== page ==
I took a day off after Day 9. I was hesitant to start on the browser extension component after prior attempts to build browser extensions failed. I was apprehensive about whether I would be able to keep up the pace while out of my element.
I took another day off after Day 17. The reasoning is way more obvious:
- Day 15: 1.5 hours spent working, on a Friday
- Day 16: 6.5 hours spent working, on a Saturday
- Day 17: 6.5 hours spent working, on a Sunday
- Day off, on a Monday
- Day 18: 8 hours spent working, on a Tuesday
- Day 19: 30 minutes spent working, on a Wednesday
- Day 20: 6 hours spent working, on a Thursday
My hours oscillated wildly and fried my brain in the process. After Day 20, I noticed my shaky work times and recalibrated back to spending 2-3 hours per day.
I'm thankful that the format of #100DaysOfCode meant I could take those 2 days off and reset. In other challenges, the days off hailed the end of my participation.
I unknowingly assumed that the end of the 100 days meant the completion of this project without properly laying out what tasks needed to be accomplished, what a final product would resemble, or whether the timeline fairly aligned with the steps needed. This assumption fueled a worry to constantly move and progress, while the initial timeboxed pace may have been the right speed. Moving forward, I want to continue recognizing when I'm being unfairly hard on myself. This change should result in fewer burnouts in the future.
In the original rules for #100DaysOfCode, the daily developer updates are encouraged to be posted as tweets with the hashtag. I've also seen others post their updates as articles here on dev.to.
I had the foresight to know that a pressure to post on social media would hinder my progress more than help. My logging expectations in the past have trended similarly with escalating code expectations. I get caught up in the finesse and length of written updates. A lack of a rigid logging structure meant a lack of pressure and energy to keep my notes perfect.
I can't count the number of times where I needed to recall a link or an earlier attempt, only to check the DEVLOG and find exactly what I needed. Looking back, I wish I did the same for my other challenges to better understand my derailments. I recommend using the DEVLOG to log both successful and unsuccessful implementation strategies along with any informative links encountered.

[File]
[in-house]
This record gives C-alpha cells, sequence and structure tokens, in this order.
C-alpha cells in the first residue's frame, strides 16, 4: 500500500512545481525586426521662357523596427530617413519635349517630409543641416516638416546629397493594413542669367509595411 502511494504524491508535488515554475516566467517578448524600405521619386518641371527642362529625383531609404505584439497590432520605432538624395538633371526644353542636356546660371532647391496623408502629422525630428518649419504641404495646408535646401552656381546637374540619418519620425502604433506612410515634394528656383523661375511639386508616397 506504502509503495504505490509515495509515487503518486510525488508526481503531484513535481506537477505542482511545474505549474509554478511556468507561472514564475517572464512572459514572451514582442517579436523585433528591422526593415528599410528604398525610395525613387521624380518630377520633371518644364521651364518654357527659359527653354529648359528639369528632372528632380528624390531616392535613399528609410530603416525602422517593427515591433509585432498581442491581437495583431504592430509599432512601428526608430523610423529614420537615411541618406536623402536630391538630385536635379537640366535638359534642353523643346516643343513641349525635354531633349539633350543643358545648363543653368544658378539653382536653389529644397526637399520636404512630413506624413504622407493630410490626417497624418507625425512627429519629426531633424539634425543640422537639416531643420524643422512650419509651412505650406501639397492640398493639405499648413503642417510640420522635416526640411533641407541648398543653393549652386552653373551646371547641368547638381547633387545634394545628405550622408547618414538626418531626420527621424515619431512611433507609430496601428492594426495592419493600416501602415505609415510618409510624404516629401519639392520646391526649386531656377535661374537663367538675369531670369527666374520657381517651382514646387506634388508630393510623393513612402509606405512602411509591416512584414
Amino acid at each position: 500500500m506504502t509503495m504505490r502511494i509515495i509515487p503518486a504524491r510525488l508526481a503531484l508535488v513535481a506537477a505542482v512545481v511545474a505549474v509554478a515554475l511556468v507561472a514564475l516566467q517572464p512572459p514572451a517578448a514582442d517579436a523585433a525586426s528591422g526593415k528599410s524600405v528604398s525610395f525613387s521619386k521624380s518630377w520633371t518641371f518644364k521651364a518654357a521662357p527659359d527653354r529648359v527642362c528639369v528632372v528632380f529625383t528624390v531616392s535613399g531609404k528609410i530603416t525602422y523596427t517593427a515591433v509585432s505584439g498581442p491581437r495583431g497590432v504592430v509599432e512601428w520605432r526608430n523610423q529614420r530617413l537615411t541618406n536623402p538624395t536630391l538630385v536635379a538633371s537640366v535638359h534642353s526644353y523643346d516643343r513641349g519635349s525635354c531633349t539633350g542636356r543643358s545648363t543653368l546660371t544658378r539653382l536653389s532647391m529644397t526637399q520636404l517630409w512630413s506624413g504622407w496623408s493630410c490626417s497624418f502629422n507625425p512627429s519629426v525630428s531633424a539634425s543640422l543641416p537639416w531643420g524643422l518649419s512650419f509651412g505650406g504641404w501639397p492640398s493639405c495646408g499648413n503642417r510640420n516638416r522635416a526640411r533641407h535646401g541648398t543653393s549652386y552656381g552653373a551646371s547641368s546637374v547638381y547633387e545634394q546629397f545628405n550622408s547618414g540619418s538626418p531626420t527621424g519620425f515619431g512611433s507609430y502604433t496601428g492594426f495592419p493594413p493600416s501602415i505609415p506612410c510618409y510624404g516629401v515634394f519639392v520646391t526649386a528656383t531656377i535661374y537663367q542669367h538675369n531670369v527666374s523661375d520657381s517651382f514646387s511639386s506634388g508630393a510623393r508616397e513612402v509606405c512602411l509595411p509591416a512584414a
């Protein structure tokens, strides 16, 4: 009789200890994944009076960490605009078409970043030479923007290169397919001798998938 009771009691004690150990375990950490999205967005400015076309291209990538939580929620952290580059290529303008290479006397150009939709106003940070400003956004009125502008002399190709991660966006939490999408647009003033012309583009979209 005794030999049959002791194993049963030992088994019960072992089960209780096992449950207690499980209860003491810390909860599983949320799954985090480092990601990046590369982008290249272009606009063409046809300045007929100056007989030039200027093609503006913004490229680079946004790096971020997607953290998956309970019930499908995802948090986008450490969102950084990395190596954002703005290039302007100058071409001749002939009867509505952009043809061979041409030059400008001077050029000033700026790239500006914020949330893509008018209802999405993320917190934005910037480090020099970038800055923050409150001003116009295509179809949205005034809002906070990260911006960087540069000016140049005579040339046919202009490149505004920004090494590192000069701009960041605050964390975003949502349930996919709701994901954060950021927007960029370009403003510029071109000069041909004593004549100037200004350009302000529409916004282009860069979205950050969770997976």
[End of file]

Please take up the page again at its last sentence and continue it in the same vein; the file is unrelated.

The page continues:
I also had the foresight to know that setting up a project management tool in the beginning would stunt my initial momentum. Frequently in past projects, my good intentions to compile and organize all the required tasks leave me face-to-face with a mountain of tickets. Accomplishing tasks barely makes a dent, discouraging me from continuing.
Instead, I started a broad, bulleted TODO at the end of my DEVLOG as tasks came to me. It wasn't until Day 25, after typing a rough draft of this article, when I formalized a Trello board for task management. I realized I placed an unspoken, unjustified expectation that the end of the 100 days meant the completion of this project. This assumption may have been fueled by not establishing endgoals on Day 1. However, I now had a greater understanding of how to build the necessary components and a better expectation for what a "Phase 1" resulting product would contain.
There you have it. My 5 main takeaways from my #100DaysOfCode challenge so far. I'm proud of the work I've accomplished to this point, and I'm passionate about what the end result will entail. I can't wait to share more about it once the implementation is more concrete.